Associate Professor, Biology, Ghent University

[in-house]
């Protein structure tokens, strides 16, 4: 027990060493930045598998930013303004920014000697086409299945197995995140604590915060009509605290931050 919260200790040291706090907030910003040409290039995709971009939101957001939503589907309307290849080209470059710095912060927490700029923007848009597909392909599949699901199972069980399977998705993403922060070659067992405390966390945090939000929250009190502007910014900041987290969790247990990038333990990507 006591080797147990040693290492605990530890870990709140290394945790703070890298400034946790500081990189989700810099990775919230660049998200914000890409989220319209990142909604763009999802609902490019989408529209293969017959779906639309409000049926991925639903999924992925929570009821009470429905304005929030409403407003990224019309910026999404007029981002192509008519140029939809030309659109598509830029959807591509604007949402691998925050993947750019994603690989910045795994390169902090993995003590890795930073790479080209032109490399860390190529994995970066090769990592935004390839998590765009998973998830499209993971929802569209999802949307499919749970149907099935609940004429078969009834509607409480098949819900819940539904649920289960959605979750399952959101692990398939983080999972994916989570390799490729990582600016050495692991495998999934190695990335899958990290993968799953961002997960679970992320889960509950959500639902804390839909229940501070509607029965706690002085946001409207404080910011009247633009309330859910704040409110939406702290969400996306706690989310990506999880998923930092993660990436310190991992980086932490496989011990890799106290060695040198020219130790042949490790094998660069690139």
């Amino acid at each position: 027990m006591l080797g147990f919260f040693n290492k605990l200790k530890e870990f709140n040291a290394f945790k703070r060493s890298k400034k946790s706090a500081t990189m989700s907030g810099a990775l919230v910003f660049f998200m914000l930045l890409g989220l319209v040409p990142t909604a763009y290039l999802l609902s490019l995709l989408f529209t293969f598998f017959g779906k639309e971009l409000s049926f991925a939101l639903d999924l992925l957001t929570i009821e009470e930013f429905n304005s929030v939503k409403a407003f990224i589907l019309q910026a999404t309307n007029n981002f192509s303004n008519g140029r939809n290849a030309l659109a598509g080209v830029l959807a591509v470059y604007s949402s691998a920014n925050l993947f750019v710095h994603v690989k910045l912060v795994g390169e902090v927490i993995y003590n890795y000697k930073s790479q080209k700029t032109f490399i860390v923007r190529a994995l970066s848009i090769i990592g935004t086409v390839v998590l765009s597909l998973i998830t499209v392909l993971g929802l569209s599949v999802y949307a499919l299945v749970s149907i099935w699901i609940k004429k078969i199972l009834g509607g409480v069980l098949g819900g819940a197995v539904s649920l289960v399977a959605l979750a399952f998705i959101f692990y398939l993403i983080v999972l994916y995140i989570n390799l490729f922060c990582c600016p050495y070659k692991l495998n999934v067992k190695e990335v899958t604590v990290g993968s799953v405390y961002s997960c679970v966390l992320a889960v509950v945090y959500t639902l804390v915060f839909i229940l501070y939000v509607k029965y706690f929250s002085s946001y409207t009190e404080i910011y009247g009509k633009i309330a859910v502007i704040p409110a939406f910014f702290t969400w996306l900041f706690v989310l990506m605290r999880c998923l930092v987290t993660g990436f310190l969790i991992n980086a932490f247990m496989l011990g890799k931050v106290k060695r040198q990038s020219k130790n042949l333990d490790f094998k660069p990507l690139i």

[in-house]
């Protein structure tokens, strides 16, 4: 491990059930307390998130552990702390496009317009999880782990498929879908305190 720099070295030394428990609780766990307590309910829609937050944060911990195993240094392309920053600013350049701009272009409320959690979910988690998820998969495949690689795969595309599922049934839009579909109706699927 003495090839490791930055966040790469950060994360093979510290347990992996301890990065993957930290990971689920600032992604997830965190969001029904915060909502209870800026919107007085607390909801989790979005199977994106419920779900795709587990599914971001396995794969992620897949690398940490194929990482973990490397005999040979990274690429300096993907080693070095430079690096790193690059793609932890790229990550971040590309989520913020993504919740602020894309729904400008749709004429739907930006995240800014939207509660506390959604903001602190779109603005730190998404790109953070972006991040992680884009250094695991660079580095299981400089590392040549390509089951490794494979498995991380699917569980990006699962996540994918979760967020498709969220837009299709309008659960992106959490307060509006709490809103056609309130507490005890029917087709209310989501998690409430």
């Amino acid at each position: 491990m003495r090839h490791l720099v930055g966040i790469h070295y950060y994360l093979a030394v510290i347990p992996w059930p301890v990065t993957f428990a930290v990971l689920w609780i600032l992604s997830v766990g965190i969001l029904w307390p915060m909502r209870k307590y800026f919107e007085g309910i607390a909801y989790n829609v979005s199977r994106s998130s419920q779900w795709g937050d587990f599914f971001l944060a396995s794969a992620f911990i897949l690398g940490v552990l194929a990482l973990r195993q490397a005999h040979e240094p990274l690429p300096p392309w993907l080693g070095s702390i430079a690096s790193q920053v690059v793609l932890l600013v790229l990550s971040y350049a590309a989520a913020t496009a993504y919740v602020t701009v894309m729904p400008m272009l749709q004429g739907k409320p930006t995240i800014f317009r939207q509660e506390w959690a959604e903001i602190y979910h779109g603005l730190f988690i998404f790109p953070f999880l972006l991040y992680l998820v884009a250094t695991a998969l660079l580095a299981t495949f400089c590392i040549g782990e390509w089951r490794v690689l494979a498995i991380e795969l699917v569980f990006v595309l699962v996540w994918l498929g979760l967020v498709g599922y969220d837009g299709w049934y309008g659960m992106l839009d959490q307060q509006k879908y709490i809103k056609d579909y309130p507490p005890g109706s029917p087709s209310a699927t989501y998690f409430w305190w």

A few mammals have bright colours, for example the bright red and blue faces and rumps of mandrills. However, such bright skin colour is certainly rare, and I only know of a few examples of somewhat brightly coloured hair, for example the iridescent colours of some golden moles. So why indeed are bright colours so rare in mammals? From a proximate (mechanistic) perspective, they may have fewer ways to produce colour. The only pigment that mammals use is melanin, which can produce a variety of blacks, browns and greys. Thus, they lack the pigments such as carotenoids needed to produce bright reds and yellows. Outside of pure pigmentary colours, birds and insects can produce so-called structural colours, produced by the nanoscale arrangement of materials within their feathers or cuticle. These make some of the brightest colours in nature, such as the flashing feathers of hummingbirds, but are virtually non-existent in mammals. Perhaps the chemistry, morphology, or developmental patterns of hairs preclude them from making these nanostructure. From an evolutionary perspective, mammals evolved as nocturnal animals, and in the shadows of dinosaurs, so perhaps camouflage has been more significant than mate choice in the evolution of their colours.